Luckily they began with Eoin Colfer’s story in the Dublin Noir collection. It was somewhat of a shock finding my kind and funny Eoin being all adult, and a little noir. But that’s what Dublin Noir is about. Dark crime. Irish crime. His story is a far cry from Artemis Fowl. On the other hand, the man’s an adult. He’s allowed.
That’s as far as I read when I first bought the book a few years ago. So I had to re-read Eoin’s story in order to get into the whole thing properly. And it’s quite humorous, in actual fact. Better if you don’t go into it expecting Artemis to lurk round the corner.
Ken Bruen came next, and I have not read any of his novels, but I have been told to do so. The man is god, apparently. I was a little taken aback by Ken’s story, but by the time I’d read some of the others I began to appreciate it properly.
Some of the Dublin Noir stories are pretty noir, and I’d like to think they have little to do with Dublin or the Irish, or I’d never ever contemplate visiting. I suppose you can ‘noir’ almost any place or topic. A lot of swearing. Of course. An awful lot of unpleasant deaths. Not that death is ever pleasant, but violent and sordid and uncalled for killings are not nice, let’s say.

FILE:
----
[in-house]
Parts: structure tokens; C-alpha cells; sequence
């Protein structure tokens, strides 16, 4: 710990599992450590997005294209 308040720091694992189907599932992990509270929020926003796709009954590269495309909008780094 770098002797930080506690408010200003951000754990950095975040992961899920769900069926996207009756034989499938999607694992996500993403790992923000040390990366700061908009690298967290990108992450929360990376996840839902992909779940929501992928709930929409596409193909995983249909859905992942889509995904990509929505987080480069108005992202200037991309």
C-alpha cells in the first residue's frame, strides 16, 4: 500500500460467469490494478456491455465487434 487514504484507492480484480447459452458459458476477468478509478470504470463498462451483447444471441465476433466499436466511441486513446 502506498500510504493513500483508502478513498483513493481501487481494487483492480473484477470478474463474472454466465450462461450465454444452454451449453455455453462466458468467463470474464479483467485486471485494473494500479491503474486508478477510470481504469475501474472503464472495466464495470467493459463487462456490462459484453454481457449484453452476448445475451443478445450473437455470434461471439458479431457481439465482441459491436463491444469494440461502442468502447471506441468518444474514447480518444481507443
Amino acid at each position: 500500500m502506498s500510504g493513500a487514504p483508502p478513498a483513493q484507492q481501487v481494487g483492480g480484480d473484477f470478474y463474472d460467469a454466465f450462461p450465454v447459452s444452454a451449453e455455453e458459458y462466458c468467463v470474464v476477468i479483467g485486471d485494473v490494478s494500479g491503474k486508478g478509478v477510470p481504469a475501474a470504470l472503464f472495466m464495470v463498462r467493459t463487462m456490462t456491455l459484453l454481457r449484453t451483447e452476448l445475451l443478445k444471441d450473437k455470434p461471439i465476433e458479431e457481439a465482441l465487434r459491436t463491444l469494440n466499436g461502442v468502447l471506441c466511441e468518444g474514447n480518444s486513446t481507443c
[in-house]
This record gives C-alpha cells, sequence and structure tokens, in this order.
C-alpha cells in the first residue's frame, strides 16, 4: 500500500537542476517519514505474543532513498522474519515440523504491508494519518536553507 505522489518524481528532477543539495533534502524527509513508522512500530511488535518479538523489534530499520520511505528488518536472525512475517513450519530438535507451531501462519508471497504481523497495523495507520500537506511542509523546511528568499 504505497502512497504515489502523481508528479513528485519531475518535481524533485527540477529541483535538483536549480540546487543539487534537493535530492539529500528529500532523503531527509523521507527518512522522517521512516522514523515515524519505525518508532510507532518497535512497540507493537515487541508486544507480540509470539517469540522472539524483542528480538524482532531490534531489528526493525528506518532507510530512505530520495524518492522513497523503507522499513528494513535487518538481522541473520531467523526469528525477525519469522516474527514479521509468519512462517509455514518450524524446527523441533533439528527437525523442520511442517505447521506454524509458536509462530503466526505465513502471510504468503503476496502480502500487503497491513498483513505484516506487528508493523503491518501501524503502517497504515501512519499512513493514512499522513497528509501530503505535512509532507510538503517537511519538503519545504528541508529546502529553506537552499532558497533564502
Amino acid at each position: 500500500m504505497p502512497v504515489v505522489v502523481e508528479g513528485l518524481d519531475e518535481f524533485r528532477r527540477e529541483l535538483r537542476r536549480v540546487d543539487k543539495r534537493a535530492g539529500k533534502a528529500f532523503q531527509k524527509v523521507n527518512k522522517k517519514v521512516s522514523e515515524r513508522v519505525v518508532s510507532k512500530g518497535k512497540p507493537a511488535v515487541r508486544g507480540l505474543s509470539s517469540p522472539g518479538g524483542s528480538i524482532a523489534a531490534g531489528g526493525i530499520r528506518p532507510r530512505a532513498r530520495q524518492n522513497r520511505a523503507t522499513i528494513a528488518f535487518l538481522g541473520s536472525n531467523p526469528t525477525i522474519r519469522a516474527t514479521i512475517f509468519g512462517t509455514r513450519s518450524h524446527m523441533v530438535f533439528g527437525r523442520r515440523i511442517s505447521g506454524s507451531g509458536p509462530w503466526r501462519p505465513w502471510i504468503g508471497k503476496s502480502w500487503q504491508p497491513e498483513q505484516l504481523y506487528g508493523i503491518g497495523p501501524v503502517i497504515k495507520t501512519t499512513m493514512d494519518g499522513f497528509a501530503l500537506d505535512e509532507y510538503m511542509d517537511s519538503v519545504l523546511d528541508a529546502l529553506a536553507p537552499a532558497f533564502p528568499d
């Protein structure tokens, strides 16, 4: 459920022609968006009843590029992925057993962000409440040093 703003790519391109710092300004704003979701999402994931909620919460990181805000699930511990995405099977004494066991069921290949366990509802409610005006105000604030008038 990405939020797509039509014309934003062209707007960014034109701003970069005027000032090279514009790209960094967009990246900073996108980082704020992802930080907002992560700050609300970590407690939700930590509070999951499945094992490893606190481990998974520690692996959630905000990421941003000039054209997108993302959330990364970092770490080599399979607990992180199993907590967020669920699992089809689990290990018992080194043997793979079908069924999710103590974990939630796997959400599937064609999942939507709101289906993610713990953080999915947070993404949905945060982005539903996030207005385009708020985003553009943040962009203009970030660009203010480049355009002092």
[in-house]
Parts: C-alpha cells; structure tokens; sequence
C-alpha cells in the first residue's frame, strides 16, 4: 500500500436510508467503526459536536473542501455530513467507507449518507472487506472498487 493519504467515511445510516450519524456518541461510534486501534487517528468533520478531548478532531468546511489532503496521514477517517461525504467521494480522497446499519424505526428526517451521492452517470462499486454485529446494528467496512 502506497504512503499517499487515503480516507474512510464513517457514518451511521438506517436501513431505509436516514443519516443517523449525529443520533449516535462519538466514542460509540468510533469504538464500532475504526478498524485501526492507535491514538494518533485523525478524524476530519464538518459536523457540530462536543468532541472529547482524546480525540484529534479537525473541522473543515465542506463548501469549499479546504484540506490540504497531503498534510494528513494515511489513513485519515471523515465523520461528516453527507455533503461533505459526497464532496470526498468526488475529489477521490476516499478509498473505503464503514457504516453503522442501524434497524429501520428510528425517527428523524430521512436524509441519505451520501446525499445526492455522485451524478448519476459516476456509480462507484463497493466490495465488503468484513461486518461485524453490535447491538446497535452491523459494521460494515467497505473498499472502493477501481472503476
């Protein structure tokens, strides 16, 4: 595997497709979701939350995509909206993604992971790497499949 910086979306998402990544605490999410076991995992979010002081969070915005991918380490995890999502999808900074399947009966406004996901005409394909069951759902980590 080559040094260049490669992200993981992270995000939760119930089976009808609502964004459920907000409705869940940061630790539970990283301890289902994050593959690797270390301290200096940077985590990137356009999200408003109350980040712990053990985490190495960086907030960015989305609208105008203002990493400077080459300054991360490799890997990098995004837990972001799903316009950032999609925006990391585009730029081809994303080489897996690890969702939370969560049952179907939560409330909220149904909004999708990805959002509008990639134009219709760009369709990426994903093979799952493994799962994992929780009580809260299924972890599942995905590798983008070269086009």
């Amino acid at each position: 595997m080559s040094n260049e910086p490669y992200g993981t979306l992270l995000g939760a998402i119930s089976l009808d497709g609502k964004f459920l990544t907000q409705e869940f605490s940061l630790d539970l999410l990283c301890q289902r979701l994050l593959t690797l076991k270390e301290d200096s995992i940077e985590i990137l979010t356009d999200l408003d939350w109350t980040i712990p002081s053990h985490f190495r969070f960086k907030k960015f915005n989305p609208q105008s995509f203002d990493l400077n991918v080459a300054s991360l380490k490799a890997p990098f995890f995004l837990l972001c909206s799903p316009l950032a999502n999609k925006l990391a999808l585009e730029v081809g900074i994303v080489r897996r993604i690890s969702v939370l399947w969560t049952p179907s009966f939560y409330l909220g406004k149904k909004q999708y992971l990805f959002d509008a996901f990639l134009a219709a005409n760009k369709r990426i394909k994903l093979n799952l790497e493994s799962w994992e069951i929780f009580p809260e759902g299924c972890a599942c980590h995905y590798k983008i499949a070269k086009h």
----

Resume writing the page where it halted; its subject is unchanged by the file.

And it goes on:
Halfway through I almost wanted to rest and come back later, but I was lucky and got in some slightly less noir and gory reads. So yes, its not a bad book. Quietly good, really. But black.
With hindsight you realise it feels a little weird. Published in 2006 it expects Dublin to be prospering and on the way up, whereas now that the bubble has burst things are noirer than they were.
I have to admit to preferring the lighter stories. The ones with blood flowing in rivers all over the place are too OTT for me. But it’s a good way to read many of the names I’d previously only heard of. Still not sure Ken Bruen is god. Good, yes.